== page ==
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Should Delta pilots “engage” customers or just fly the jet? How much is too much interaction?

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Rene’s Points For Better Travel, a division of Chatterbox Entertainment, Inc. has partnered with CardRatings for our coverage of credit card products. Rene’s Points For Better Travel and CardRatings may receive a commission from card issuers. Opinions, reviews, analyses & recommendations are the author’s alone, and have not been reviewed, endorsed or approved by any of these entities. As an Amazon Associate I earn from qualifying purchases.

part of a delta after flight customer satisfaction survey about pilot

Apparently, there is a memo / page on the internal Delta computers telling Delta pilots to engage passengers more. I do not have all the details and have not seen the page, but from what I can glean it is directing / requesting pilots to have more contact with passengers.

This also squares with the new question that seems to have recently popped up on my post-flight Delta surveys about how my flight was (were you puzzled to see this question btw). Keep in mind with these surveys that if flight attendants (mainline) when they get all 5’s, or excellence, they get bonus cash from Delta and this is why I always give the top marks no matter what! But back to the topic at hand.

There have been some interesting discussions on pilot web boards about this request from the Delta mothership, that is, to have pilots increase their engagement with “us”. Some pilots commented that they feel it is just creepy at times and others think “we” don’t want this kind of engagement with them. One of the best lines I saw was:

“I’m a pilot, not Julie from the Love Boat.”

You do have to be old enough to have seen “The Love Boat” to get this reference but gosh it is funny and I have to agree with it. I think the mothership has a lot of guts to ask anything “extra” from Delta pilots right now as they are working out the new contract details. Especially since something like this that has nothing to do with their job of flying us safely from A-B.

My personal take on this topic, as someone who is a Diamond Medallion frequent flyer, is simple. I like the men and women who fly Delta jets. They have always got me from A-B safely. They are professional and have always been very kind (and patient I might add) to me each time “I” have engaged them. Now I have no problem with a pilot telling me “thank you for flying with us”, but I do not expect it or need it from them on every flight. The same thing goes from an FA. Sure it is nice to have them tell me thanks for my business, but sometimes it can feel “forced” and not genuine. That, to me, is worse than saying nothing at all.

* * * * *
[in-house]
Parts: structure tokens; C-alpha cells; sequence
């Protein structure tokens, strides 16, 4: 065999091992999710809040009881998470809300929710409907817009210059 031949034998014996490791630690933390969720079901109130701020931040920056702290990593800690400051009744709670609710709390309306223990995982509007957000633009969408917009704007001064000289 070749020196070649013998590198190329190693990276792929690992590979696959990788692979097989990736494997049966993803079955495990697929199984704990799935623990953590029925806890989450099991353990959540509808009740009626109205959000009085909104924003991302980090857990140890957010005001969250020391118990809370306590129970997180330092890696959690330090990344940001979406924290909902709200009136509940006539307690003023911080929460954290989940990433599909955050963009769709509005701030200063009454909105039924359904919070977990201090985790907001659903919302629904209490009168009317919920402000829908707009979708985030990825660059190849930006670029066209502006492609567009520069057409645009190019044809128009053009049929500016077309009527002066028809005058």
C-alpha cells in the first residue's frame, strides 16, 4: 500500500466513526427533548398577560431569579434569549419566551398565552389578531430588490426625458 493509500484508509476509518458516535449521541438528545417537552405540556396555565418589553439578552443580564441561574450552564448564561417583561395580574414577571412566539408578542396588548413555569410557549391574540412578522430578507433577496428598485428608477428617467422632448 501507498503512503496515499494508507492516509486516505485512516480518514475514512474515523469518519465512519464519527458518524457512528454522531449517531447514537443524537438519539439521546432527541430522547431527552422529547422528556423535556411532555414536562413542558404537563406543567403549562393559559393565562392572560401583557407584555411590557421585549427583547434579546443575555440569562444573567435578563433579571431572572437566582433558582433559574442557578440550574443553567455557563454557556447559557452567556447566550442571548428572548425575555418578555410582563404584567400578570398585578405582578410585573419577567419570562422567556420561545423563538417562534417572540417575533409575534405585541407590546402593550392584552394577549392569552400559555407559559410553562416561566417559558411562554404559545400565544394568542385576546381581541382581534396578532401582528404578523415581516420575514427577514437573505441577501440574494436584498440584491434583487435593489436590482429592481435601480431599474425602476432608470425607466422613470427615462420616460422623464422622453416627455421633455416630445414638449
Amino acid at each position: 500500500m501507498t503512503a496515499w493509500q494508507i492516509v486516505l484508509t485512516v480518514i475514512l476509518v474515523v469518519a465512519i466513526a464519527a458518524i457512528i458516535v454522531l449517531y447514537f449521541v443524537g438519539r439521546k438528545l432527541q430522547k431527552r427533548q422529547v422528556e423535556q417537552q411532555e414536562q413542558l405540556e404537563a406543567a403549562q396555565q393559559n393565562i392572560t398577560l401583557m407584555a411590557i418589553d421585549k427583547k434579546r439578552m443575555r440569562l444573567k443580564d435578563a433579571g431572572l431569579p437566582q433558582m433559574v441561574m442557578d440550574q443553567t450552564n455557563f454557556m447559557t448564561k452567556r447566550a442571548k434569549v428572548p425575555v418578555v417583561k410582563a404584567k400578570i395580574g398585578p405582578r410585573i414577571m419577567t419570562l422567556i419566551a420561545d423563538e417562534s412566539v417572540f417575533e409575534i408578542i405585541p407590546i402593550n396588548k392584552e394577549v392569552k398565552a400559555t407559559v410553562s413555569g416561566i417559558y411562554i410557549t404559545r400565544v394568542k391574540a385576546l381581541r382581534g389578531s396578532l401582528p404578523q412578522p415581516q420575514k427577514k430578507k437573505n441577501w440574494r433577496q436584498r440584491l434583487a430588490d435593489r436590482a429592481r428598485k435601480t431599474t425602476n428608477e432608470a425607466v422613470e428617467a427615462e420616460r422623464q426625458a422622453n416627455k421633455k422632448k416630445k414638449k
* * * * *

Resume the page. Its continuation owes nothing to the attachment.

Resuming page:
I guess I would love to get your thoughts so I have put up a poll. Should Delta pilots go out of their way to “engage” those of us on Delta jets? – Rene

Should Delta pilots go out of their way to "engage" those of us on Delta jets?

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Rene’s Points For Better Travel, a division of Chatterbox Entertainment, Inc. has partnered with CardRatings for our coverage of credit card products. Rene’s Points For Better Travel and CardRatings may receive a commission from card issuers. Opinions, reviews, analyses & recommendations are the author’s alone, and have not been reviewed, endorsed or approved by any of these entities. As an Amazon Associate I earn from qualifying purchases.

Responses are not provided or commissioned by the bank advertiser. Responses have not been reviewed, approved or otherwise endorsed by the bank advertiser. It is not the bank advertiser's responsibility to ensure all posts and/or questions are answered.

René de Lambert is a contributing writer and the founder of RenesPoints. He is an avid Delta and SkyTeam flyer who has held Delta’s top Diamond Medallion status for many years and flown millions of miles.


  1. This seems like Delta Mothership is attempting to re-direct passenger dissatisfaction with all of Delta’s penny pinching behind the scenes changes to a way to blame the pilot and crew of a flight as being at fault.

    This is an insidious smokescreen to shift blame to employees from management.

  2. What I would like more communication about is when there is an unexplained delay. Why are we still sitting here? What is the current estimate of when we’ll get away? They sometimes give that information out, but sometimes there’s nothing. Sometimes they don’t know, of course, but even being upfront about that can be helpful, “We’re waiting for…and right now we don’t know exactly when… We’ll get back to you when we find out.”

  3. Part of customer engagement from pilots is making announcements about delays and keeping customers informed. Many could probably do a better job of that. I’ve seen pilots thank the First Class cabin for their business. One even explained that we’d probably be gone by the time he was able to get out of the seat when we landed so he wanted to thank Delta’s best customers personally. Little things like that make a lasting impression.

  4. I haven’t been able to complete a survey in months. They now send them to me by text message when I used to get them by email. Links in texts normally don’t but if they do, I get an error message after hitting the submit button that says I need to receive it by email to be able to complete it. I have sent emails to delta several times with no real response. It is worse than frustrating. The person who read my complaint a few days ago never actually read my email and admitted that after my reply to their ‘results’. I just want to know how to fix it.